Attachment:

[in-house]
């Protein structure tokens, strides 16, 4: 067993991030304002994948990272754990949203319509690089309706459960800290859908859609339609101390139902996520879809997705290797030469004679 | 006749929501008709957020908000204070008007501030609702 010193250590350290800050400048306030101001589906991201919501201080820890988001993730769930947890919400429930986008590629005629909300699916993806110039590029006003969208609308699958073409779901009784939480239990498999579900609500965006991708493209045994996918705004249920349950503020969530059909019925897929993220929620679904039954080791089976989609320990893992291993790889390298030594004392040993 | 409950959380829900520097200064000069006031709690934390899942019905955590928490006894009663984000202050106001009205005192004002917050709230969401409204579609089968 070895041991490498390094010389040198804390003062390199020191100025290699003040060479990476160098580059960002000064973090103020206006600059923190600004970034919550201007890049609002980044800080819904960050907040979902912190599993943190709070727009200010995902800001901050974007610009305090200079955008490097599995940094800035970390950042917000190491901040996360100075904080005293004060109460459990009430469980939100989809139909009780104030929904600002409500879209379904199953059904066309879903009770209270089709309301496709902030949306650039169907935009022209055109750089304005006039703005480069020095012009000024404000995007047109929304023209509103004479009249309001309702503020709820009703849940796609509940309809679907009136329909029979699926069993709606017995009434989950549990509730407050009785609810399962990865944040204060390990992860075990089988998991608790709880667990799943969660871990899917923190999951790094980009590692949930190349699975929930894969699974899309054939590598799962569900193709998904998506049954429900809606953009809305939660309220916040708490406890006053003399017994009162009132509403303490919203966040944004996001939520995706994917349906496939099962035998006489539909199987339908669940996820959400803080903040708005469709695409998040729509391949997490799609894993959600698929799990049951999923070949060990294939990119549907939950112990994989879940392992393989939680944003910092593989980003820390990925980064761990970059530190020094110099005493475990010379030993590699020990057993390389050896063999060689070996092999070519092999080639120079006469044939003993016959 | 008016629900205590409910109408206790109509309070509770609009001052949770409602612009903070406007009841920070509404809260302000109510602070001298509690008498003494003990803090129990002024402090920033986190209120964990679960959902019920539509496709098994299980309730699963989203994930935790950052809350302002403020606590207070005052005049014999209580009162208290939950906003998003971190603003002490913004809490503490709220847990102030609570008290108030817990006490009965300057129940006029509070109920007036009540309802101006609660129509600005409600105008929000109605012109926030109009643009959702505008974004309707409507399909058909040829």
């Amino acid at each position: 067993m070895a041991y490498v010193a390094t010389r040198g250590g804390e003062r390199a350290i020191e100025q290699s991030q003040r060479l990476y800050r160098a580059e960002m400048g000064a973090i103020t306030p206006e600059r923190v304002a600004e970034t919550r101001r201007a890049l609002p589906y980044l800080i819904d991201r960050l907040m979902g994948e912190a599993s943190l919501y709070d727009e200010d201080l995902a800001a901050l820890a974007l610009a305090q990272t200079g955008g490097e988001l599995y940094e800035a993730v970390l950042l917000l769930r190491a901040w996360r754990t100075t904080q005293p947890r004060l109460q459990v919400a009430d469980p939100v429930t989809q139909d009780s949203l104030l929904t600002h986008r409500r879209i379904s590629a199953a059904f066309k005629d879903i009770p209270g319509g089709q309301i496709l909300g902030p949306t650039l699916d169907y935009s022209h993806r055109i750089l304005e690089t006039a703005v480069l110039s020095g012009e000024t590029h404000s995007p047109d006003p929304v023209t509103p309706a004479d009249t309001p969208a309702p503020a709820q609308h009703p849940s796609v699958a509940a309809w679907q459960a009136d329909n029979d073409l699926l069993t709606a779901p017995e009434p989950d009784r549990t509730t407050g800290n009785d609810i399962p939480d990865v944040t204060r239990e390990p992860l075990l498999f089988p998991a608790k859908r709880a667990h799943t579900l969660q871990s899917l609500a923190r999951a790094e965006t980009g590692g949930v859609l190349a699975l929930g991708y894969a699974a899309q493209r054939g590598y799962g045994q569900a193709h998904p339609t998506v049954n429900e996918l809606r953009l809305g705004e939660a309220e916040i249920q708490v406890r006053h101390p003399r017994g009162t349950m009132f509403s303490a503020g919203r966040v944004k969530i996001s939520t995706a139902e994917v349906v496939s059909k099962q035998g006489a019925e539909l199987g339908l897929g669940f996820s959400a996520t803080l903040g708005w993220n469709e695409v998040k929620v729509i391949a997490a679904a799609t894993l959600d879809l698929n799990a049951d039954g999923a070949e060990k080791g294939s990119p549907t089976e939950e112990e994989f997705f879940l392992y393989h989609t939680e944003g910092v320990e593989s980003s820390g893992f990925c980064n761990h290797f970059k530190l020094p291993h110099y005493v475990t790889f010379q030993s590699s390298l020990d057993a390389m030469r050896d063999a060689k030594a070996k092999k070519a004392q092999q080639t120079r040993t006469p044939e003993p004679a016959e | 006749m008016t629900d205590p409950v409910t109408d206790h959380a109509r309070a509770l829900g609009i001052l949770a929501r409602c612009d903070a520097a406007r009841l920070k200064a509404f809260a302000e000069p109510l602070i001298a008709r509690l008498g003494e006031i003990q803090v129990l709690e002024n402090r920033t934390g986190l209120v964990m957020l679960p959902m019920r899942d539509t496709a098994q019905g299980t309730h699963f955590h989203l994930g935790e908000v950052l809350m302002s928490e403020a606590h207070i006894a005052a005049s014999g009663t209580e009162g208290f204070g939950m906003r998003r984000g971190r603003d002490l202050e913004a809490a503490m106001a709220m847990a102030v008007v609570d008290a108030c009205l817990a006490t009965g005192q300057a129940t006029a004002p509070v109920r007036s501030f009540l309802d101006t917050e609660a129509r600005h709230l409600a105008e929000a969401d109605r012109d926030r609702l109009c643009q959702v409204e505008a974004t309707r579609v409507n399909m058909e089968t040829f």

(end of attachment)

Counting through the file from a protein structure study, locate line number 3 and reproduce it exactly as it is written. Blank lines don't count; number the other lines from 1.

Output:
């Amino acid at each position: 067993m070895a041991y490498v010193a390094t010389r040198g250590g804390e003062r390199a350290i020191e100025q290699s991030q003040r060479l990476y800050r160098a580059e960002m400048g000064a973090i103020t306030p206006e600059r923190v304002a600004e970034t919550r101001r201007a890049l609002p589906y980044l800080i819904d991201r960050l907040m979902g994948e912190a599993s943190l919501y709070d727009e200010d201080l995902a800001a901050l820890a974007l610009a305090q990272t200079g955008g490097e988001l599995y940094e800035a993730v970390l950042l917000l769930r190491a901040w996360r754990t100075t904080q005293p947890r004060l109460q459990v919400a009430d469980p939100v429930t989809q139909d009780s949203l104030l929904t600002h986008r409500r879209i379904s590629a199953a059904f066309k005629d879903i009770p209270g319509g089709q309301i496709l909300g902030p949306t650039l699916d169907y935009s022209h993806r055109i750089l304005e690089t006039a703005v480069l110039s020095g012009e000024t590029h404000s995007p047109d006003p929304v023209t509103p309706a004479d009249t309001p969208a309702p503020a709820q609308h009703p849940s796609v699958a509940a309809w679907q459960a009136d329909n029979d073409l699926l069993t709606a779901p017995e009434p989950d009784r549990t509730t407050g800290n009785d609810i399962p939480d990865v944040t204060r239990e390990p992860l075990l498999f089988p998991a608790k859908r709880a667990h799943t579900l969660q871990s899917l609500a923190r999951a790094e965006t980009g590692g949930v859609l190349a699975l929930g991708y894969a699974a899309q493209r054939g590598y799962g045994q569900a193709h998904p339609t998506v049954n429900e996918l809606r953009l809305g705004e939660a309220e916040i249920q708490v406890r006053h101390p003399r017994g009162t349950m009132f509403s303490a503020g919203r966040v944004k969530i996001s939520t995706a139902e994917v349906v496939s059909k099962q035998g006489a019925e539909l199987g339908l897929g669940f996820s959400a996520t803080l903040g708005w993220n469709e695409v998040k929620v729509i391949a997490a679904a799609t894993l959600d879809l698929n799990a049951d039954g999923a070949e060990k080791g294939s990119p549907t089976e939950e112990e994989f997705f879940l392992y393989h989609t939680e944003g910092v320990e593989s980003s820390g893992f990925c980064n761990h290797f970059k530190l020094p291993h110099y005493v475990t790889f010379q030993s590699s390298l020990d057993a390389m030469r050896d063999a060689k030594a070996k092999k070519a004392q092999q080639t120079r040993t006469p044939e003993p004679a016959e | 006749m008016t629900d205590p409950v409910t109408d206790h959380a109509r309070a509770l829900g609009i001052l949770a929501r409602c612009d903070a520097a406007r009841l920070k200064a509404f809260a302000e000069p109510l602070i001298a008709r509690l008498g003494e006031i003990q803090v129990l709690e002024n402090r920033t934390g986190l209120v964990m957020l679960p959902m019920r899942d539509t496709a098994q019905g299980t309730h699963f955590h989203l994930g935790e908000v950052l809350m302002s928490e403020a606590h207070i006894a005052a005049s014999g009663t209580e009162g208290f204070g939950m906003r998003r984000g971190r603003d002490l202050e913004a809490a503490m106001a709220m847990a102030v008007v609570d008290a108030c009205l817990a006490t009965g005192q300057a129940t006029a004002p509070v109920r007036s501030f009540l309802d101006t917050e609660a129509r600005h709230l409600a105008e929000a969401d109605r012109d926030r609702l109009c643009q959702v409204e505008a974004t309707r579609v409507n399909m058909e089968t040829f």